Sunday, 19 July 2009

An experiment with digital 3D sculpting

Computers have created enormous changes in the creative arts, to the point where some artists never smell oil paints or India ink anymore, but instead merely hear the characteristic soft scratching sound of a stylus on a graphics tablet. I have not crossed over to the Digital Side yet, or at least not entirely. I am still hesitant to embrace Photoshop as the sole means for drawing and painting.

Then again, I have used computer graphics for many other things, from producing maps to depicting photorealistic planetary surfaces. The plant section on the Furaha site is in fact entirely computer-generated. I have now started using a bit of software that perhaps I should have considered much earlier. I had been looking for software to design 3D, that could then be depicted (in 2D) from any angle. The program Blender is completely free, but I found that the initial learning curve was very steep. I have now come across ZBrush, and while that has some odd quirks, it does allow you to more or less jump in and start sculpting. Mind you, it is not free at all, but at least there is a demo to play with. There are other similar programs (Mudbox), but ZBrush seems popular. Here are my very first and rather clumsy attempts to do something with it.

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The program allows you to produce a quick first outline of a shape using interconnected spheres. There are various symmetry options, useful if you want to draw two limbs at once. As you can also produce 8 radial limbs, I started drawing a spidrid (if you need information on spidrids, go to the land section of the Furaha site and select 'walking with...') . What you see above is its basic body pattern, all drawn with spheres.

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If you are happy with the spheres they can be turned into a mesh, which you can then push, distort, add to, etc., somewhat as if you are dealing with clay. And so, after some detailing, here is a spidrid in with some details added.

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Another attempt - a failed one-. The evolutionary history of 'Fishes' on Furaha needs to be detailed, so I can show the early evolutionary changes from six jaws to four, and the subsequent dwindling and specialisation of two of them, and the loss of two of the four eyes. Why not jump in with the head of a Sawjaw? (go to the water section of the Furaha site). It has four jaws. To detail their inside I needed good access, so I started working on them with the jaws in an impossibly wide gape. I then thought I could rotate them to close them somewhat, but rotation of entire body parts is something that I haven't mastered yet...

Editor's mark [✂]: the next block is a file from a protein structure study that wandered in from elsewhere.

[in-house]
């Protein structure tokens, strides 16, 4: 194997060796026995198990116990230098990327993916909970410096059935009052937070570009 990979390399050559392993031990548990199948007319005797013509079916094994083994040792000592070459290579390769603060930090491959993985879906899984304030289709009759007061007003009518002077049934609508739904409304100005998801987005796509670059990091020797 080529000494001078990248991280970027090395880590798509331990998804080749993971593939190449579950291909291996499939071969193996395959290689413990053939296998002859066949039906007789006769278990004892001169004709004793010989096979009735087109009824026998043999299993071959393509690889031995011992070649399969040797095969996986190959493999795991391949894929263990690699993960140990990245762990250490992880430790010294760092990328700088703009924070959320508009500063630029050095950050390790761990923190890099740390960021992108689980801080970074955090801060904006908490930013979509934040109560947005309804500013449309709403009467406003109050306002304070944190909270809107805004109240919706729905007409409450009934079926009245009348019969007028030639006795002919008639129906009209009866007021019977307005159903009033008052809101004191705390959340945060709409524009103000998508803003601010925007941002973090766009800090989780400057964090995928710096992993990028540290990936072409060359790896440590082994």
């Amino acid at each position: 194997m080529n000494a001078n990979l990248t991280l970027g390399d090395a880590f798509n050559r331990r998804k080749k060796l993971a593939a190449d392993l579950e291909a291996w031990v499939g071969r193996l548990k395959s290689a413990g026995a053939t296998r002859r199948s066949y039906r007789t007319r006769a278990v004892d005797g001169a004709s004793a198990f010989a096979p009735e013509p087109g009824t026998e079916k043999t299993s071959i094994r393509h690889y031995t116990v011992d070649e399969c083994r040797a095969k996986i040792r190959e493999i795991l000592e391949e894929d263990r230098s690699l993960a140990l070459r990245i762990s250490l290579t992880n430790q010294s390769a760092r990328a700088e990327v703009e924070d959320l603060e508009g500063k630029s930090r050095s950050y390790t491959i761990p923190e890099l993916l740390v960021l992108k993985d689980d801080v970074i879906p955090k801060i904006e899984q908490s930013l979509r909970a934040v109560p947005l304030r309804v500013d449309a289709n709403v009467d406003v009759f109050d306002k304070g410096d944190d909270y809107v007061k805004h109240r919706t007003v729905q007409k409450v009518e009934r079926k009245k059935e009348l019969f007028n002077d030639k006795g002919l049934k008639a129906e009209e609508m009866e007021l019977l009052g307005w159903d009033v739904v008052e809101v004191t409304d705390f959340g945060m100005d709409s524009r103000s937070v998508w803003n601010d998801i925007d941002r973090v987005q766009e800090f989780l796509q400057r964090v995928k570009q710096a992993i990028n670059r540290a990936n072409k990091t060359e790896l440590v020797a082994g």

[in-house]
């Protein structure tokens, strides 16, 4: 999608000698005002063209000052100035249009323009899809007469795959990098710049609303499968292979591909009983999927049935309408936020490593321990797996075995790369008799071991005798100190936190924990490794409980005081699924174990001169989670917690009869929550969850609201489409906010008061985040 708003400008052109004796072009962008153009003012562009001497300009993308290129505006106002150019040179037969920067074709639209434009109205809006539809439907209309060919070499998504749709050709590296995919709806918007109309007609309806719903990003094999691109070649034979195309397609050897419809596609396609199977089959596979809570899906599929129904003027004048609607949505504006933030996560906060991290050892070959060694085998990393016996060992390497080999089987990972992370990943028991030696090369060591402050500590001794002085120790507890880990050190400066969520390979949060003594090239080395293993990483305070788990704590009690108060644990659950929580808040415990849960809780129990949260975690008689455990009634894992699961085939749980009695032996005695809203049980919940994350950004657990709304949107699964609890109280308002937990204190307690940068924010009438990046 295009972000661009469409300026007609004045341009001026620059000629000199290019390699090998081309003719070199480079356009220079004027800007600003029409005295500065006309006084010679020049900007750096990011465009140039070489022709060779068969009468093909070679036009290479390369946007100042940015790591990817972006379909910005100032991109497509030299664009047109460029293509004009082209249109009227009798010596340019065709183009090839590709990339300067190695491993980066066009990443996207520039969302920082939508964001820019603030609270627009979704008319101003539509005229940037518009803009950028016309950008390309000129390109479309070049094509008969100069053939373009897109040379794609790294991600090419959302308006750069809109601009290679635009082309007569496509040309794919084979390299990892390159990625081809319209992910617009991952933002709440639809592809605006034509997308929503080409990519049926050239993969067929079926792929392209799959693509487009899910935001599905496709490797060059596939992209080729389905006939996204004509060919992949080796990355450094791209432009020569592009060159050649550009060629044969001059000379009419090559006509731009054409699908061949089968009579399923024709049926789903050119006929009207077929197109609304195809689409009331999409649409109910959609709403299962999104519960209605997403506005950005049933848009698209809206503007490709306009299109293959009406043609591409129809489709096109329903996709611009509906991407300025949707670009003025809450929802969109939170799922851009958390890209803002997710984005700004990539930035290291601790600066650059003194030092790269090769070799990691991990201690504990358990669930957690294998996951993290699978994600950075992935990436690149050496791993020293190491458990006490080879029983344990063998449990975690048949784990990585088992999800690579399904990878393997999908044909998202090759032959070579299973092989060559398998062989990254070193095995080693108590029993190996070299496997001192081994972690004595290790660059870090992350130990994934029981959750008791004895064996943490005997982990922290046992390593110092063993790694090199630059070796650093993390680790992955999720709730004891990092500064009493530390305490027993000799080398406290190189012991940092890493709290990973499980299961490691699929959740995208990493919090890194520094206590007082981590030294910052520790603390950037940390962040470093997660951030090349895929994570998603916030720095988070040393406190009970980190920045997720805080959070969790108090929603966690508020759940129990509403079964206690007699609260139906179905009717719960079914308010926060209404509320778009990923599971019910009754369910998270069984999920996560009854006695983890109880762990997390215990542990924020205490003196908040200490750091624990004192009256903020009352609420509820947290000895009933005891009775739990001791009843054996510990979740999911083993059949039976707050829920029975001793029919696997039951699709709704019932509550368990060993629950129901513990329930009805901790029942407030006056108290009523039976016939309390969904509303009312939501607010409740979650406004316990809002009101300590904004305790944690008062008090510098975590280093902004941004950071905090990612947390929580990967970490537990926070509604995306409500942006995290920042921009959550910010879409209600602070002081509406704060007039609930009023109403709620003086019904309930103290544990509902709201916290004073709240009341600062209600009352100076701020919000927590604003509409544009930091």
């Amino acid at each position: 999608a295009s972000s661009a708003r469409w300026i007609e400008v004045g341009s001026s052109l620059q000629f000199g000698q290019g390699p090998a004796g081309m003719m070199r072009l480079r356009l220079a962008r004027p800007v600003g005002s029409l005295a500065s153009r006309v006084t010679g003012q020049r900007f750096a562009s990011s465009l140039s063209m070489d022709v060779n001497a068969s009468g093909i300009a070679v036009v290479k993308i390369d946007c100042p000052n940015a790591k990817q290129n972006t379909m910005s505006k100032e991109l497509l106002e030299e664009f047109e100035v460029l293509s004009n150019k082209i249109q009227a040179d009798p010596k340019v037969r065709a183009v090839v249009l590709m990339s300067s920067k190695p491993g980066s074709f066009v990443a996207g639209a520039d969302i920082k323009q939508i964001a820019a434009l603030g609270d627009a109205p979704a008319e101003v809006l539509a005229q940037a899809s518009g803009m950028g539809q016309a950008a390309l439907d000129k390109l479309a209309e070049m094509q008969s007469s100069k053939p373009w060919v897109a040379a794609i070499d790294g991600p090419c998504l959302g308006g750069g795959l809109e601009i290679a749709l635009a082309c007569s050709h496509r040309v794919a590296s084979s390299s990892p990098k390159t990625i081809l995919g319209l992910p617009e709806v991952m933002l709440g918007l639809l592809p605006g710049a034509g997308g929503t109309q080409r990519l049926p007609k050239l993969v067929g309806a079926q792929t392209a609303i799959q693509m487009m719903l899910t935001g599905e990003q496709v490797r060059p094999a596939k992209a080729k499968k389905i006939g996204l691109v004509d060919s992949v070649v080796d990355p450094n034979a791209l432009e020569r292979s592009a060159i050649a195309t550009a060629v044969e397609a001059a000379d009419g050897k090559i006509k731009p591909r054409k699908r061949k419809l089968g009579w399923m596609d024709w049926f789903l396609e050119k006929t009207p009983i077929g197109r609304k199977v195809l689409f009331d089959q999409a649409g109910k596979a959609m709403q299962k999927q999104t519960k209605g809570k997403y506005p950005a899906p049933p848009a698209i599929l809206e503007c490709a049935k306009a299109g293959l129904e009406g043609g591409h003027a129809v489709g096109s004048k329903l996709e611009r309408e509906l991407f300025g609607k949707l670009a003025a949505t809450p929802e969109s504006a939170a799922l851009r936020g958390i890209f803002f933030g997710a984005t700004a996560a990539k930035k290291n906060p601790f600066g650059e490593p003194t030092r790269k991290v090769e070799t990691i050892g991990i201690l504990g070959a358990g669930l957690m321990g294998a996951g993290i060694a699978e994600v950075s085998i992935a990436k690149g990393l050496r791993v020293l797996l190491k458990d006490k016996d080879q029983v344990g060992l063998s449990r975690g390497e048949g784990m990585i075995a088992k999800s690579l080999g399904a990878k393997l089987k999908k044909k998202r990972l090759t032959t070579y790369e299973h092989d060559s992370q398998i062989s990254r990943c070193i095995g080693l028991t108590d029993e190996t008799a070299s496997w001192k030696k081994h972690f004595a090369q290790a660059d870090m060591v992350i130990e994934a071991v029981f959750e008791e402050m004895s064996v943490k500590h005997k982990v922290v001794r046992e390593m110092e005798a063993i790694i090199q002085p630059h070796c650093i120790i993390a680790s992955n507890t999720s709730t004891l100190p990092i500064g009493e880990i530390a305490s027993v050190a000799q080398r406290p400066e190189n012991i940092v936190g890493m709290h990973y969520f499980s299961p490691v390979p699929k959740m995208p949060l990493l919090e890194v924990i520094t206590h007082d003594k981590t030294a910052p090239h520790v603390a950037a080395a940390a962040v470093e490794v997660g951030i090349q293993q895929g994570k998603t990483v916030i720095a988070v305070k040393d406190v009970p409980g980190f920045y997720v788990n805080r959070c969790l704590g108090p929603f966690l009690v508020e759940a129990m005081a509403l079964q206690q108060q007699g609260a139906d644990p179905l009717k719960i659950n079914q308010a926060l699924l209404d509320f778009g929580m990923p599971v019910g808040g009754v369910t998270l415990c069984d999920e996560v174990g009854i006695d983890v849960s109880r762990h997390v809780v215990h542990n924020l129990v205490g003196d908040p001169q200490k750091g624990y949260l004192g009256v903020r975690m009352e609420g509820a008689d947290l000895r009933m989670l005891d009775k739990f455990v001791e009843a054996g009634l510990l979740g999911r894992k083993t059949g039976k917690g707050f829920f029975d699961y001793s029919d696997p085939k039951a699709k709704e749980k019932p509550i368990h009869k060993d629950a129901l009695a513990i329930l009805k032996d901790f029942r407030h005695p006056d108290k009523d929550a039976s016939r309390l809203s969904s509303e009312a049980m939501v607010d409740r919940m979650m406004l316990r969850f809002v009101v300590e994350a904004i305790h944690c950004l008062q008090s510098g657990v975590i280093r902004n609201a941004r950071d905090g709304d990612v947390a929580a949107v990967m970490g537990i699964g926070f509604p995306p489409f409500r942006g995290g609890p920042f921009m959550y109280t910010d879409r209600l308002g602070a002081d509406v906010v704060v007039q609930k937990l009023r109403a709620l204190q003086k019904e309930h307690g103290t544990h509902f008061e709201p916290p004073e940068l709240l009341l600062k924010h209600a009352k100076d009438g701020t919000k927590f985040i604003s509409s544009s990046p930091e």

Will I be doing entire animals in Zbrush, and stop painting them altogether? I think not; I still like painted 2D images too much, digital or 'real'. There is a risk of losing vitality if uyou produce computer-generated scenes. It takes extraordinary skills to overcome that, I think. It is evidently possible to produce very detailed shapes with ZBrush, but it is something else to produce pleasing images with the result. There are people who can, and as an example I would like to draw attention once again to the work of Marc Boulay and Sylvia Lorrain: one does the ZBrush modeling, and the other does the texturing and produces the images. Here is a link to my last post on their work, and if you follow the links there, you will soon find what I mean.

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